On just about every visit to the UK since 2005 I've eyed the Funkadelic and Parliament sections of whatever HMV store I visited and yet never bought any of the albums, partly because they were not as cheap as my budget required and partly because there were so many albums I had difficulty making a selection. Ideally I should have started from the debut releases and then worked my way forward but it seemed to be too much of a daunting task and I did not have the patience.
On my 2012 UK holiday I went into a bit of a CD buying frenzy and bought at least double the maximum I'd previously bought, perhaps far too many albums, and one of them was Maggot Brain, the 1971 release, their third on Westbound Records. The CD release is the original album plus three bonus tracks. The previously known tracks were "Maggot Brain", "Super Stupid" and "Can You Get To That."
Some of this album is highly reminiscent of the solid groove funk the Isley Brothers produced on albums like The Brothers: Isley (1969) and Get Into Something (1970) where the Isleys married vocal trio harmonies, stoned soul and funk to produce a heavier sound than the old-fashioned Stax type of deep soul of, say, Otis Redding. The Isleys were still traditional enough, though, and kind of country going by some of the lyrics. George Clinton must have been paying attention to the sound and the attitude but with his much more lysergic insight into what makes a good song a truly terrific one gave us a whole new thing.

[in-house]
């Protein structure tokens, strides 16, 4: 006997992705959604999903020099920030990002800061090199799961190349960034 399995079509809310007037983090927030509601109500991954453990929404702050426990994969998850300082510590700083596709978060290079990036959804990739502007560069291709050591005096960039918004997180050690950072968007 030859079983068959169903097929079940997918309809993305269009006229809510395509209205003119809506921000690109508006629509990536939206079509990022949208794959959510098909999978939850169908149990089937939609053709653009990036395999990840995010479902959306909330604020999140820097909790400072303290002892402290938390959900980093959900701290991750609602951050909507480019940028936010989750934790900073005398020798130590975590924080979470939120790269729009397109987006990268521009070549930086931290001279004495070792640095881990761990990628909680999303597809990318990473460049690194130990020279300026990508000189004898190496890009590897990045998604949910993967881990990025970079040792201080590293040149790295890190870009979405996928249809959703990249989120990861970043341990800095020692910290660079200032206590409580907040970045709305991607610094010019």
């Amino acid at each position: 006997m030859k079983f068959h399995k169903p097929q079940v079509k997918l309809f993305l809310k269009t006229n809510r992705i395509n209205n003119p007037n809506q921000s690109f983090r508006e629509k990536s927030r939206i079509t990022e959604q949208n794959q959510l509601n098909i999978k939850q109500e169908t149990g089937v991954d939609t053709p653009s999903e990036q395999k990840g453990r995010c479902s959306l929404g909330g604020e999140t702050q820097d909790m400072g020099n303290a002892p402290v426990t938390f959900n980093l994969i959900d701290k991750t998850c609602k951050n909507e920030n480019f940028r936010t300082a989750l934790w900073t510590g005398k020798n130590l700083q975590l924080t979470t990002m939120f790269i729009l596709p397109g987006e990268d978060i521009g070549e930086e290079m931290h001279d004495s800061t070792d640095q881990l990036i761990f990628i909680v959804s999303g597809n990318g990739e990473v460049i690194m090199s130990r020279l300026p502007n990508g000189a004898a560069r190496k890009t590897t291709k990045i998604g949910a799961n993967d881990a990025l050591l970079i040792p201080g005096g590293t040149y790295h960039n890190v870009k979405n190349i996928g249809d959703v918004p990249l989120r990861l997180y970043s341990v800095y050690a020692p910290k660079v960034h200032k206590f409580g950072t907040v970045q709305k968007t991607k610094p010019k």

The interesting, and great, proposition of a Funkadelic album is that the music is quite varied in style, and not just hard funk.
"Maggot Brain" is a Hendrix-inspired and influenced lead guitar storm with a typically Clinton spoken word intro that sounds mythic yet is actually just a stone joke. Eddie Hazell plays the shit out of his Strat and his inspiration seems to be Electric Ladyland and Cry Of Love, rather than the early psychedelic rock Hendrix style.
"Can You Get To That" is a funky pop rumination on relationships. This tune shoulda been a hit, a palpable hit, on all kinds of commercial radio stations. Basso profundo counterpoint to chick singers gives us that old-time soul appeal with a song that makes a serious point wittily.
"Hit It And Quit it" has a keyboard led heavy rock base with shouty, somewhat unintelligible vocals and a greasy, great wah wah guitar solo.
Sly & The Family Stone supply the roots for "You And Your Folks, Me And My Folks" with bottom heavy, solid, grinding bass, jazzy piano and call and response vocal exchanges between the guys and gals. Sounds like a call for toleration and peace between humans.
The Jon Lord-style keyboards, heavy riffing and Hendrixoid screaming guitar solo turn "Super Stupid" into an anthemic hard rock classic.
With "Back In Our Minds" the band reverts to the stoned, loping funk reveries that characterised the P-funk for so long and differentiated it from its more staid competitors. A lazy trombone solo allows the track to take off into the realm of late Seventies reggae session guy, Rico.
The 9 minutes plus intense, rhythmic workout on "Wars of Armageddon" sounds a lot like the kind of hard funk jams on Miles Davis' On The Corner and I can imagine Davis must have taken a long, hard musical look at the new street funk styles epitomised by Funkadelic for his new direction.
These tracks were on the original vinyl release. The bonus tracks on the CD re-issue are interesting but not particularly vital except for those, like me, who truly want to hear as much P-funk as possible, in all its variations. Maggot Brain may not be a work of genius but it sure is a work of strangeness combined with groovy funk, heavy rock and a seriously skewed take on the USA of its time.